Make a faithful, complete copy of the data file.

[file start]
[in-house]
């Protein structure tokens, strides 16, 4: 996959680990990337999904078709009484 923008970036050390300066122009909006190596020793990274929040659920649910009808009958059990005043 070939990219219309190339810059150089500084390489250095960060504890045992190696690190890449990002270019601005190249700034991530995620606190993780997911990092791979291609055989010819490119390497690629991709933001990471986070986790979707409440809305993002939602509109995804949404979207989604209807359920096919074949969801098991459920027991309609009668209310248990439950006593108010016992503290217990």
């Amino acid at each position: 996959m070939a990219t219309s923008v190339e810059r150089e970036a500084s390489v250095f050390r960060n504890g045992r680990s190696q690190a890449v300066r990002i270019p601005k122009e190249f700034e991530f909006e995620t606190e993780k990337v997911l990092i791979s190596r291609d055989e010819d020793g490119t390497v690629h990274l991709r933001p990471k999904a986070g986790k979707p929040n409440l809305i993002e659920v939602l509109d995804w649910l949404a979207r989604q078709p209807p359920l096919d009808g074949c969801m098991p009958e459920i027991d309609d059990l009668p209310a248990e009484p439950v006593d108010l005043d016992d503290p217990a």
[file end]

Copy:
[in-house]
């Protein structure tokens, strides 16, 4: 996959680990990337999904078709009484 923008970036050390300066122009909006190596020793990274929040659920649910009808009958059990005043 070939990219219309190339810059150089500084390489250095960060504890045992190696690190890449990002270019601005190249700034991530995620606190993780997911990092791979291609055989010819490119390497690629991709933001990471986070986790979707409440809305993002939602509109995804949404979207989604209807359920096919074949969801098991459920027991309609009668209310248990439950006593108010016992503290217990």
């Amino acid at each position: 996959m070939a990219t219309s923008v190339e810059r150089e970036a500084s390489v250095f050390r960060n504890g045992r680990s190696q690190a890449v300066r990002i270019p601005k122009e190249f700034e991530f909006e995620t606190e993780k990337v997911l990092i791979s190596r291609d055989e010819d020793g490119t390497v690629h990274l991709r933001p990471k999904a986070g986790k979707p929040n409440l809305i993002e659920v939602l509109d995804w649910l949404a979207r989604q078709p209807p359920l096919d009808g074949c969801m098991p009958e459920i027991d309609d059990l009668p209310a248990e009484p439950v006593d108010l005043d016992d503290p217990a």